Can a dedicated office space improve employee engagement even if some are remote?

3.2k views2 Upvotes81 Comments

Director of IT in Software, 1,001 - 5,000 employees
I wonder whether it was having an in-office experience that impacted the engagement on my teams in the past. That's the piece that I still cannot puzzle through. When I was working at a previous organization, I had teams in every region and I’ve been trying to figure out why my current situation feels so different. I only saw those teams three times a year at best. Now I'm still remote from everybody, they're just also local to me, so why is the engagement different? Is it because I was still going to an office back then? 
1 Reply
CIO in Finance (non-banking), 51 - 200 employees

If I had to guess the reason for that difference, my hypothesis would be that the office is the common denominator. As leaders, we're all culture carriers and you get that from being in an office. Most offices behave how the company behaves. We're all remote right now, but we're kind of struggling through that so I don't know if misery is good company. But the connective tissue of a building is where culture breathes.

VP IT (CIO role) in Healthcare and Biotech, 1,001 - 5,000 employees
in short - yes.  of course some of it depends on personality and also the type of work.  Here a recent related article
SVP - Software Engineering in Finance (non-banking), 201 - 500 employees
Yes, but it has to be done intentionally- eg. Everyone still come on video, let remote people talk/raise hands/etc. if you are not conscious, it can be counter productive where remote people feel like they are missing out and won’t feel as engaged long term.
Director of Product Engineering & IT in Software, 51 - 200 employees
Depends.  Improve for who?  While it might improve the engagement for the local people it also has the real possibility of creating a break in the organization of those who are IN office vs those that are remote.  If that break widens it can lead to the remote employees resenting the in person employees (for not including them often enough) and possibly even hurt the remote employees job prospects (person not visible may end up being by passed for a promotion).
Vice President Global Head of Value Engineering in Software, 1,001 - 5,000 employees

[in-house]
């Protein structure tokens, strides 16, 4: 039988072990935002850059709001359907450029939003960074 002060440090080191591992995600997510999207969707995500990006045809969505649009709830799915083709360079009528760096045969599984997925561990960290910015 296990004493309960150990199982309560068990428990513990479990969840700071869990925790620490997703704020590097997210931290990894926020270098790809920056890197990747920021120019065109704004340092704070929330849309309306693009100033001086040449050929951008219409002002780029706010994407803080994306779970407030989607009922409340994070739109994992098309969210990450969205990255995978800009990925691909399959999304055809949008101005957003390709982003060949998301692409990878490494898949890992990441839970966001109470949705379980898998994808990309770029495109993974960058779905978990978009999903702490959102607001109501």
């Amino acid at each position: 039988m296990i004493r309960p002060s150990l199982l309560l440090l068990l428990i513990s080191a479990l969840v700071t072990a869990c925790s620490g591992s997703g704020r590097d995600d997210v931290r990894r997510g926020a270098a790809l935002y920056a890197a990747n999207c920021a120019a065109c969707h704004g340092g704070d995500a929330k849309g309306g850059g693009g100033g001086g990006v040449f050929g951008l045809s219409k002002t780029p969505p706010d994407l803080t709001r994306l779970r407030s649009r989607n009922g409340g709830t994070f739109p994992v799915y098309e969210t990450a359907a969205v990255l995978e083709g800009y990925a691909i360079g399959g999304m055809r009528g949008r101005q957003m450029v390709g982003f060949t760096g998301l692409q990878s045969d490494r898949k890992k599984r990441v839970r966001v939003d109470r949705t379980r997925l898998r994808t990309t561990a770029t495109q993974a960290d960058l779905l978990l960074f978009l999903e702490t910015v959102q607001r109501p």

Yes I believe so when used for the right occasion. We have definitely see the hybrid workplace model take firm shape and people have realised that there are efficiency gains to be had by working remotely on an effective basis. However there are merits to getting into office - examples include brainstorming and idea generation sessions, team building sessions, onboarding sessions, and enablement sessions. Each of these sessions benefits from in-person interactions and free flow of thoughts and ideas that otherwise might be curtailed in a remote setting. Companies can be smarter though as these do not require as much of dedicated space as was utilised in the past and can make optimal decisions on what the best arrangement would be.
Director of Tech and Cyber Strategy in Finance (non-banking), 1,001 - 5,000 employees
I think it depends. Some work is more suited for remote then others and people’s circumstances differ. The main thing with this is making sure that whether peoples work remotely, hybrid, or in person as long as they deliver value there is isn’t any inherent bias action one form of working or another.

There definite value in people meeting face-to-face at some frequency: the question is really how much (does it need to be a few times a week, a month, a quarter, etc.) and how.

I think it’s also a function of company size. If you’re a larger company you have more scale to afford the real estate; if you’re smaller an offsite might be a better use of funds. Also in larger companies it can take more to have people feel connected since there are more layers between teams.
CIO in Software, 51 - 200 employees
For the cloud/digital native millienal employee base - not that much. Organizations are having turn over ratio of north of 20% per year so in last 3-4 years practically half of organizations have been replaced. A new office will set up the cultural base..reboot the organization base and also be the listening post of what is going on. Remote working and great recession are connected for a reason. I believe that dedicated office space will bring belongingness back to employee
AVP and Deputy CIO in Education, 10,001+ employees
Improve over what?   Not having a dedicated office space?  Define dedicated office space and is it equal?  Does everyone get a suite or an assigned desk in a open concert floor plan?  Define engagement?  The ability to interact with colleagues and be productive or engage with clients/customers/creativity? What problem are you trying to solve?  How do remote employees fit into the equation?
Chief Medical Information Officer in Healthcare and Biotech, 10,001+ employees
Yes I believe so. Gives employees a sense of ownership over their domain.
no title, Self-employed
It can only improve engagement if there are enough members of the team local enough to take advantage of the space. Otherwise, it is a potential dead space in terms of spend.

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CTO in Software, 201 - 500 employees
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